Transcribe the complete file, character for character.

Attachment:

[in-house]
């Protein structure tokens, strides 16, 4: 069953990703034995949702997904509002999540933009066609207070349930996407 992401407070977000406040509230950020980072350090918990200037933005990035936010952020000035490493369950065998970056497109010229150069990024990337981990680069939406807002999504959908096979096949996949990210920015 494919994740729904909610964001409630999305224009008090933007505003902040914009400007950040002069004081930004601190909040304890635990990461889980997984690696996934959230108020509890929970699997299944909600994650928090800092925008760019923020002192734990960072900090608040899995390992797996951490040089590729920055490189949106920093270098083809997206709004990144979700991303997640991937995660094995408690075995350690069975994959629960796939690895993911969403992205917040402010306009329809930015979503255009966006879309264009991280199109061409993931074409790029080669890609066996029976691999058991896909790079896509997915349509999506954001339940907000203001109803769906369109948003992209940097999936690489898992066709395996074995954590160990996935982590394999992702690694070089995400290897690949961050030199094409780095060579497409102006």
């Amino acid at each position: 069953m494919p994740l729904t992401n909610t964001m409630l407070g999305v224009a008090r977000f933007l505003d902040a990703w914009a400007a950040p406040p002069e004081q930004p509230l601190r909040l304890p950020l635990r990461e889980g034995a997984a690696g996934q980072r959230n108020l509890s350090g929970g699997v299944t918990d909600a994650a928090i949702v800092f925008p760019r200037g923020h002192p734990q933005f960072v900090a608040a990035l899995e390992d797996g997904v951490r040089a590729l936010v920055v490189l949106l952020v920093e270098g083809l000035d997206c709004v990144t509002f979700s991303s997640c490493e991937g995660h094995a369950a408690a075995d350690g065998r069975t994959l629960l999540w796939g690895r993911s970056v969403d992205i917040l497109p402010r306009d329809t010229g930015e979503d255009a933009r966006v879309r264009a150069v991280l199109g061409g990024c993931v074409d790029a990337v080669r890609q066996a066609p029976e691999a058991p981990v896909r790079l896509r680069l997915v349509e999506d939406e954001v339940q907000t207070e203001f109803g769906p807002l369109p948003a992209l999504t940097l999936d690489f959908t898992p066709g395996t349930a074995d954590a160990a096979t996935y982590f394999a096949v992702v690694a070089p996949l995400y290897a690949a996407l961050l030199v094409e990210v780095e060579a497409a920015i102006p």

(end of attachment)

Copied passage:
[in-house]
């Protein structure tokens, strides 16, 4: 069953990703034995949702997904509002999540933009066609207070349930996407 992401407070977000406040509230950020980072350090918990200037933005990035936010952020000035490493369950065998970056497109010229150069990024990337981990680069939406807002999504959908096979096949996949990210920015 494919994740729904909610964001409630999305224009008090933007505003902040914009400007950040002069004081930004601190909040304890635990990461889980997984690696996934959230108020509890929970699997299944909600994650928090800092925008760019923020002192734990960072900090608040899995390992797996951490040089590729920055490189949106920093270098083809997206709004990144979700991303997640991937995660094995408690075995350690069975994959629960796939690895993911969403992205917040402010306009329809930015979503255009966006879309264009991280199109061409993931074409790029080669890609066996029976691999058991896909790079896509997915349509999506954001339940907000203001109803769906369109948003992209940097999936690489898992066709395996074995954590160990996935982590394999992702690694070089995400290897690949961050030199094409780095060579497409102006």
């Amino acid at each position: 069953m494919p994740l729904t992401n909610t964001m409630l407070g999305v224009a008090r977000f933007l505003d902040a990703w914009a400007a950040p406040p002069e004081q930004p509230l601190r909040l304890p950020l635990r990461e889980g034995a997984a690696g996934q980072r959230n108020l509890s350090g929970g699997v299944t918990d909600a994650a928090i949702v800092f925008p760019r200037g923020h002192p734990q933005f960072v900090a608040a990035l899995e390992d797996g997904v951490r040089a590729l936010v920055v490189l949106l952020v920093e270098g083809l000035d997206c709004v990144t509002f979700s991303s997640c490493e991937g995660h094995a369950a408690a075995d350690g065998r069975t994959l629960l999540w796939g690895r993911s970056v969403d992205i917040l497109p402010r306009d329809t010229g930015e979503d255009a933009r966006v879309r264009a150069v991280l199109g061409g990024c993931v074409d790029a990337v080669r890609q066996a066609p029976e691999a058991p981990v896909r790079l896509r680069l997915v349509e999506d939406e954001v339940q907000t207070e203001f109803g769906p807002l369109p948003a992209l999504t940097l999936d690489f959908t898992p066709g395996t349930a074995d954590a160990a096979t996935y982590f394999a096949v992702v690694a070089p996949l995400y290897a690949a996407l961050l030199v094409e990210v780095e060579a497409a920015i102006p």